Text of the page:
russel at winder.org.uk
Tue Sep 4 01:08:35 EDT 2012
On Mon, 2012-09-03 at 17:17 -0400, Greg Ward wrote:
> I have come to the unfortunate conclusion that SCons just can't handle
> Java in the general case, at least not without major refactoring.
> Refactoring SCons is presumably very hard because of 1) backwards
> compatibility concerns and 2) convoluted code.
I agree this is sad, but it confirms the suspicion/hypothesis I had in
> For "Java", read "tools that produce unpredictable outputs". There's
> nothing special about javac here, it's just a very well-known,
> prominent example of a tool with unpredictable outputs.
Well only unpredictable if you don't parse the source! I suspect SCons
is predicated on being able to deduce all intermediate file dependencies
by a quick regular expression scan of the source. This is true for C and
C++ (#include system), feasible for the D import system I think, more or
less doable for Fortran modules and simply infeasible for Java and Scala
(because of anonymous classes).
> What is really needed is the ability to construct a "rough draft" of
> the dependency graph, and then use compiler output to see what really
> happened and feed that back into the graph for the next run. I banged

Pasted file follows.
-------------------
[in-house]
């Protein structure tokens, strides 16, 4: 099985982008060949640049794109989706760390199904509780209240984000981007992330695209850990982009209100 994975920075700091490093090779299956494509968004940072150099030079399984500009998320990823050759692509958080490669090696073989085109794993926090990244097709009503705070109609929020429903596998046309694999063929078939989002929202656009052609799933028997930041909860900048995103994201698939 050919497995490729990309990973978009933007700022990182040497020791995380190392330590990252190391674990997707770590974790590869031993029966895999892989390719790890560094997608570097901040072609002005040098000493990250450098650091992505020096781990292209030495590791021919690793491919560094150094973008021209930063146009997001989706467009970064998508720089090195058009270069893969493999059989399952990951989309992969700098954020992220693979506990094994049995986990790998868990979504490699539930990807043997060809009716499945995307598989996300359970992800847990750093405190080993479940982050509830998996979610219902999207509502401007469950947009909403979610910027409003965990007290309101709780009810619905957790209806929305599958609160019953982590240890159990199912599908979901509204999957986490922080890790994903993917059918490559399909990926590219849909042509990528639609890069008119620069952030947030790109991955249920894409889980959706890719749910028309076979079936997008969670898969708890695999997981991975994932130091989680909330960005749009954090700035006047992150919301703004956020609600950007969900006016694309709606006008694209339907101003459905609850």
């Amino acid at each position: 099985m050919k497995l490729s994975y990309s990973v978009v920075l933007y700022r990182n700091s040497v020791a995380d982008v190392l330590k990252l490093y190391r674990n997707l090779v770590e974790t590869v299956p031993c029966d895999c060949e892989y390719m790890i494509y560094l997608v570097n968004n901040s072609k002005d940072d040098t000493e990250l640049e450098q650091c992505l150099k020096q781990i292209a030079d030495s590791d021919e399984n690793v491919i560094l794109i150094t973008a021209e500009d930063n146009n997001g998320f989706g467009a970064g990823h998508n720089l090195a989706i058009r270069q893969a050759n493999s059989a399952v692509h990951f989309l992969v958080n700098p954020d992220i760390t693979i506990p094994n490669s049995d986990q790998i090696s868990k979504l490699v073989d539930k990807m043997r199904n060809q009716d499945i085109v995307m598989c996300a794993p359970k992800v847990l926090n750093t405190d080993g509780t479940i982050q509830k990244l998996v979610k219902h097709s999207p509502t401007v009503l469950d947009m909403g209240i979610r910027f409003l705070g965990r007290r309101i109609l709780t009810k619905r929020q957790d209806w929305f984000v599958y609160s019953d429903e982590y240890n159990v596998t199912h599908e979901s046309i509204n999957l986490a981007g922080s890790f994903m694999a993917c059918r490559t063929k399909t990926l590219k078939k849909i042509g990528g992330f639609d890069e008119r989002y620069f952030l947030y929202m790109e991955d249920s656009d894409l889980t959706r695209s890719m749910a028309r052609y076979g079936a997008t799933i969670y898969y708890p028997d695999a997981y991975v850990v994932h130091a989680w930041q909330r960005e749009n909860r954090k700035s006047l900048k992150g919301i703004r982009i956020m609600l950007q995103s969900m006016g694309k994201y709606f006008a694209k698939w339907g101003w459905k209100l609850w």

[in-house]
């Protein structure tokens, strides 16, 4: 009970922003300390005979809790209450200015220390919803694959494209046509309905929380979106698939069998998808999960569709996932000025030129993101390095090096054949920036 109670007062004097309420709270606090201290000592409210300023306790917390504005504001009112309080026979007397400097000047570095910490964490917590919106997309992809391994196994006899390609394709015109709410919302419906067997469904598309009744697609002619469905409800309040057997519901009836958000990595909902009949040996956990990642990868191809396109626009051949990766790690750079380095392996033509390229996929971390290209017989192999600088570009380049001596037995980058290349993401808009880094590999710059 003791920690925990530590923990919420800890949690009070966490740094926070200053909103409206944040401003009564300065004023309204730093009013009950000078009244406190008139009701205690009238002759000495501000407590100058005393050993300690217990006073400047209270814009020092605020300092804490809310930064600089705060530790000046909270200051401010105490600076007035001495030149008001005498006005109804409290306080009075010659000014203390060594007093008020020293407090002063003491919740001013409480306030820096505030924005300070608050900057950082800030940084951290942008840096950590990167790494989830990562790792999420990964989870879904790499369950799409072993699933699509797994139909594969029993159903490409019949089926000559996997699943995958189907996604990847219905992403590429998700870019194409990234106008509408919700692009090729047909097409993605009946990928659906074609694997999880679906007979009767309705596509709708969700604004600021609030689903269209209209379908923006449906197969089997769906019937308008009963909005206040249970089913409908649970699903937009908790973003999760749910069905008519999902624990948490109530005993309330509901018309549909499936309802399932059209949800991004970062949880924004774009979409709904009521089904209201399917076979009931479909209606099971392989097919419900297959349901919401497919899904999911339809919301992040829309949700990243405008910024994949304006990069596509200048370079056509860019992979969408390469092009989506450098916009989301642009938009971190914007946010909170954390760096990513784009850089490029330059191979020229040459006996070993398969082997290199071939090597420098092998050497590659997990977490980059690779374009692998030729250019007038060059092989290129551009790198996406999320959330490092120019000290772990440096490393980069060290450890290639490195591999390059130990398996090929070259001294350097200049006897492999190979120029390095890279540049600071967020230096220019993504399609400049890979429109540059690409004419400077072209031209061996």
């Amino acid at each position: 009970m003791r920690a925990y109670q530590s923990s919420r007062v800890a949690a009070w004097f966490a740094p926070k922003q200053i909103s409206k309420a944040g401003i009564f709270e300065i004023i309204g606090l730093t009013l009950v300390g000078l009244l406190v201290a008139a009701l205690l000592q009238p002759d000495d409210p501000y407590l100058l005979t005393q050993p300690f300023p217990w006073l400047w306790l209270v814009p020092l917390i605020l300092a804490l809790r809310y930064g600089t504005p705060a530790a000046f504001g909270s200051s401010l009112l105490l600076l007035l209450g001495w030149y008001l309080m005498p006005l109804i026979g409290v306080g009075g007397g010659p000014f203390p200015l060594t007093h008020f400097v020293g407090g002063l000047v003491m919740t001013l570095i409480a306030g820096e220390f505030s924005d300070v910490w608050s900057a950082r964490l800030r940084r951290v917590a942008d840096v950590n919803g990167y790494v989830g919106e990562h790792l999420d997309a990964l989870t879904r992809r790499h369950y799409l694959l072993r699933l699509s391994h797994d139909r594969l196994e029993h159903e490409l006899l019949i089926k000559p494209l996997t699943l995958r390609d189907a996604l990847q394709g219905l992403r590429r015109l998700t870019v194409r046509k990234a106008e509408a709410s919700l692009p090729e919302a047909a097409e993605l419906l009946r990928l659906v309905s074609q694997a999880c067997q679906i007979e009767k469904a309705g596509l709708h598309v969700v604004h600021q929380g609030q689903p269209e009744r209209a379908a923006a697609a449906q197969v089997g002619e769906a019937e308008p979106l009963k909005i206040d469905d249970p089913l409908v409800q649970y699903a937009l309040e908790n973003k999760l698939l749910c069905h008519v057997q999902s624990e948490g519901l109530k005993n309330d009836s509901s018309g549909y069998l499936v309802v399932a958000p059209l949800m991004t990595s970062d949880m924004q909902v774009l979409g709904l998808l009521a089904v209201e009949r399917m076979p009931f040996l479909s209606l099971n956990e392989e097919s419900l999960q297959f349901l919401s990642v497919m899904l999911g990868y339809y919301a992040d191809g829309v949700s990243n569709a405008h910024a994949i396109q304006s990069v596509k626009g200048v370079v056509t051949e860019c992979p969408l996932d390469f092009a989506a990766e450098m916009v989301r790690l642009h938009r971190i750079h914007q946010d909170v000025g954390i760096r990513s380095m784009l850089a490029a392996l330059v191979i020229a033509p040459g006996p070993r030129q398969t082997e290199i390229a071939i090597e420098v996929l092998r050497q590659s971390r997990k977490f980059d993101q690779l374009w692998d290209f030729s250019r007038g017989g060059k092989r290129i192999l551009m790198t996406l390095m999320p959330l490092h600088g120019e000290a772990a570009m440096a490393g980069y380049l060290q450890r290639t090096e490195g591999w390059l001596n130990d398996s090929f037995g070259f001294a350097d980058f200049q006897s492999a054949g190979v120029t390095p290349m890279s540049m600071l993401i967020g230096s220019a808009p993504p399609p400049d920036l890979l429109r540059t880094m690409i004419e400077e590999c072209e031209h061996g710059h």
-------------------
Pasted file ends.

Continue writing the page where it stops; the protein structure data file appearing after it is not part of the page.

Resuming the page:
> my head against doing that with SCons for a while, and eventually gave
> up. The SCons code is just too hard to follow for me. ;-(
This is (effectively) what Gradle does. Instead of the "create the
graph" / "resolve the graph" of SCons, Gradle explicitly has multiple
phases of graph building allowing various hooks into the various phases.
In particular in this context, it allows for compilation and then
amendment of the graph to allow for addition of all the extra
> The *other* thing that's hard about Java, which AFAIK *no one* has
> solved, is incremental compilation. You can't understand the
> dependencies between .java source files without parsing them
> completely and understanding the type system, at which point you've
> written 30% of a Java compiler. Better just to run the compiler and
> analyze the byte code... which gets us back to feeding compiler output
> back into the DAG. Really not compatible with SCons' design, as near
> as I could tell.
As noted above Gradle does this by adding the "unpredictable"
compilation products into the graph based on the predictable naming
system of the unpredictable compilation products.
> Oh yeah, the other other thing that makes Java and SCons hard to
> combine is that Java programmers think nothing of creating new source
> files. But since SCons scales badly with size of its graph (roughly,
> number of files), build performance suffers. This starts to bite once
> you get into tens of thousands of source files.
C++ folks are not averse to this either, just not on the same scale!
Dr Russel Winder t: +44 20 7585 2200 voip: sip:russel.winder at ekiga.net
41 Buckmaster Road m: +44 7770 465 077 xmpp: russel at winder.org.uk
London SW11 1EN, UK w: www.russel.org.uk skype: russel_winder
-------------- next part --------------
A non-text attachment was scrubbed...
Name: not available
Size: 198 bytes
Desc: This is a digitally signed message part
Url : <http://four.pairlist.net/pipermail/scons-users/attachments/20120904/b1efe4ca/attachment.pgp>
More information about the Scons-users